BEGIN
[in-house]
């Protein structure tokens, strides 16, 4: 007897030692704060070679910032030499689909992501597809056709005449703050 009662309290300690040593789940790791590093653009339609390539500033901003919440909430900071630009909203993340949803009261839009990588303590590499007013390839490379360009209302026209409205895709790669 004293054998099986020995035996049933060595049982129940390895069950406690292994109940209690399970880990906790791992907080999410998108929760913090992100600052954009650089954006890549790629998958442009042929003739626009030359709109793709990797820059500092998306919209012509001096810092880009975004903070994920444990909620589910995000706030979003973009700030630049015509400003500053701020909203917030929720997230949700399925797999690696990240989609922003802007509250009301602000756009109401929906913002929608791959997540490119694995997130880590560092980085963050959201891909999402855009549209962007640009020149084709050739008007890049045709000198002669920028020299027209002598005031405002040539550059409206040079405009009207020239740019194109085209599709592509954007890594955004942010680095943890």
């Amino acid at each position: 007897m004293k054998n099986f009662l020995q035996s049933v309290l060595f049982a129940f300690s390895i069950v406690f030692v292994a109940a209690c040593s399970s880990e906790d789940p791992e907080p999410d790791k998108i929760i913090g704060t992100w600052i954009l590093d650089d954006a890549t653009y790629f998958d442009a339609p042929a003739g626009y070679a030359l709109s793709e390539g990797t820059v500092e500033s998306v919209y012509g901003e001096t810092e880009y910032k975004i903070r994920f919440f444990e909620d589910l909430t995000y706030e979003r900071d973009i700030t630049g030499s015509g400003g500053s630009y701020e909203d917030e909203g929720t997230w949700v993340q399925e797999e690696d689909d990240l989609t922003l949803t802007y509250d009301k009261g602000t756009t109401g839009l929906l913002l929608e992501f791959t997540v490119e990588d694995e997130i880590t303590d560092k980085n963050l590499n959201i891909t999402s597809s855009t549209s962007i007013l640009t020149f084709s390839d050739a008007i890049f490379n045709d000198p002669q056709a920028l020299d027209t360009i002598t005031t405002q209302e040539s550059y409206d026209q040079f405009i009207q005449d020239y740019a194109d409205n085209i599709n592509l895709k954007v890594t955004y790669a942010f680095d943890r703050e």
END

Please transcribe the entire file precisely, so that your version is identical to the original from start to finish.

[in-house]
């Protein structure tokens, strides 16, 4: 007897030692704060070679910032030499689909992501597809056709005449703050 009662309290300690040593789940790791590093653009339609390539500033901003919440909430900071630009909203993340949803009261839009990588303590590499007013390839490379360009209302026209409205895709790669 004293054998099986020995035996049933060595049982129940390895069950406690292994109940209690399970880990906790791992907080999410998108929760913090992100600052954009650089954006890549790629998958442009042929003739626009030359709109793709990797820059500092998306919209012509001096810092880009975004903070994920444990909620589910995000706030979003973009700030630049015509400003500053701020909203917030929720997230949700399925797999690696990240989609922003802007509250009301602000756009109401929906913002929608791959997540490119694995997130880590560092980085963050959201891909999402855009549209962007640009020149084709050739008007890049045709000198002669920028020299027209002598005031405002040539550059409206040079405009009207020239740019194109085209599709592509954007890594955004942010680095943890």
């Amino acid at each position: 007897m004293k054998n099986f009662l020995q035996s049933v309290l060595f049982a129940f300690s390895i069950v406690f030692v292994a109940a209690c040593s399970s880990e906790d789940p791992e907080p999410d790791k998108i929760i913090g704060t992100w600052i954009l590093d650089d954006a890549t653009y790629f998958d442009a339609p042929a003739g626009y070679a030359l709109s793709e390539g990797t820059v500092e500033s998306v919209y012509g901003e001096t810092e880009y910032k975004i903070r994920f919440f444990e909620d589910l909430t995000y706030e979003r900071d973009i700030t630049g030499s015509g400003g500053s630009y701020e909203d917030e909203g929720t997230w949700v993340q399925e797999e690696d689909d990240l989609t922003l949803t802007y509250d009301k009261g602000t756009t109401g839009l929906l913002l929608e992501f791959t997540v490119e990588d694995e997130i880590t303590d560092k980085n963050l590499n959201i891909t999402s597809s855009t549209s962007i007013l640009t020149f084709s390839d050739a008007i890049f490379n045709d000198p002669q056709a920028l020299d027209t360009i002598t005031t405002q209302e040539s550059y409206d026209q040079f405009i009207q005449d020239y740019a194109d409205n085209i599709n592509l895709k954007v890594t955004y790669a942010f680095d943890r703050e």